While some of us love eating raw food including vegetables such as tomatoes, and carrots, there are also those of us who prefer cooked food over raw. It is believed that nutrients are lost in the process of cooking. But the fact that eating raw salads would mean higher chances of contracting infections. Well, we all have our preconceptions about cooking and nutrients. Let’s understand that cooking helps to soften the cellulose fiber and makes it easy to chew and digest, without expending much energy. Now does cooking actually cause nutrient loss? The answer is quite tricky, because cooking has both its advantages and disadvantages in terms of preserving nutrients. However, this doesn’t mean that raw vegetables are all good. Read on to explore and understand more!!!

To consume cooked food or have them raw

Are the nutrients lost?

According to the Journal of Agriculture and Food Chemistry, studies indicate that the level of the anti-oxidant lycopene (cis-lycopene) increased about 30% more in cooked tomatoes. Lycopene plays a vital role as an antioxidant and helps to lower the risk of cancer. Similarly, cooked carrots, spinach, red bell pepper showed high amount of beta carotene when cooked. Beta carotene is converted to vitamin A by our body, and as we are aware, vitamin A is vital for vision and regulation of growth hormones. Thus, cooking foods helps release these nutrients which are otherwise bound to the hard plant cell wall and are not available unless exposed to heat.

Are the nutrients lost?

While cooked carrots may show increased levels of carotenoids the levels of polyphenols is decreased when carrots are cooked. Polyphenols are important to reduce the risk of heart diseases. Likewise important nutrients helpful to fight cancer and prevent stomach ulcers are lost when vegetables like broccoli and cabbage are cooked. Cooking does diminish the nutrient value to some extent. For instance, vitamin C, folate and potassium are quite unstable to heat while calcium is not.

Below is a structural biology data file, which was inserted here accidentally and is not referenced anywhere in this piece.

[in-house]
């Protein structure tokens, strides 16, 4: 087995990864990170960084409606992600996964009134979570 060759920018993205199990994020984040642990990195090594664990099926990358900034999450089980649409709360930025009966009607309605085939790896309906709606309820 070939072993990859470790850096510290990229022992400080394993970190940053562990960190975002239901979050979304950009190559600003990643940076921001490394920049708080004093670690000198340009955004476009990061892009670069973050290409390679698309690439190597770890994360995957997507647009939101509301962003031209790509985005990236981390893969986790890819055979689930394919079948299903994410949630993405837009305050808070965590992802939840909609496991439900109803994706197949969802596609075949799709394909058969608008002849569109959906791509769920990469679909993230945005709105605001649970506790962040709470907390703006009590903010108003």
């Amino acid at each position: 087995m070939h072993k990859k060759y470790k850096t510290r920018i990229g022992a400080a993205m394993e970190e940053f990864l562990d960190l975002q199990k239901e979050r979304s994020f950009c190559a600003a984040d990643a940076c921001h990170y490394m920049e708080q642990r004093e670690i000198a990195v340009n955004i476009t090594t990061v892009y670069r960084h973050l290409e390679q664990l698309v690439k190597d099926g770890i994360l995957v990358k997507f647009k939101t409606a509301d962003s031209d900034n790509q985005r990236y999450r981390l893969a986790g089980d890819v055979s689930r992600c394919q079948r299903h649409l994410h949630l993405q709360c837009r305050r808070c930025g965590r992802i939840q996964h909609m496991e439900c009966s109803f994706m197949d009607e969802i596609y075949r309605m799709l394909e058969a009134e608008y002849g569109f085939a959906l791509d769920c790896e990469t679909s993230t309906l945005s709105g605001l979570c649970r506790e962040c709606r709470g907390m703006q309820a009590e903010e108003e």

Are the nutrients lost? - Cooked Carrots

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How it is cooked matters!

The method of cooking food such as baking, roasting, frying, steaming and pressure cook also matter in terms of nutrient preservation. For instance, reheating vegetables multiple times can cause loss of nutrients. Likewise, vegetables such as potatoes and broccoli when steamed have their calcium and vitamin C preserved, compared to boiling them in water. During steaming, the vegetables do not come in direct contact with water and hence the nutrients are not leached into the water.

Deep frying veggies

Microwave cooking which cooks food faster may be another option to consider, because nutrients are hardly lost due to the short cooking time and little use of water.

Raw foods such as dried beans have an enzyme that inhibits the digestion of proteins. However, when cooked, this enzyme is disarmed. Similarly, raw poultry foods such as eggs and meat are also not safe to consume uncooked.


Stability of nutrients table

Consider this table for your reference, to help you understand the sensitivity of vital nutrients, vitamins more specifically, to various conditions:

Stability of nutrients table
Sometimes cooking makes food free from microbes and safe to eat. However, raw food like salads (ready to eat) may pose danger of food poisoning. Still the question of which is better – cooked or raw – remains debatable. There are many mysteries that are to be cracked surrounding the pros and cons of cooking food. However, the 5 vegetables and 5 fruits per day serving guidelines holds good under any circumstance.

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Basically, the cooking method that best retains nutrients is to be followed. Consultation with a nutritionist or a dietitian could do some help to improvise your cooking techniques and to increase the availability of the essential nutrients. We hope this article has thrown some light. If it has then don’t forget to like and share. We’d love to hear your thoughts. Feel free to give us buzz in the comments section below.


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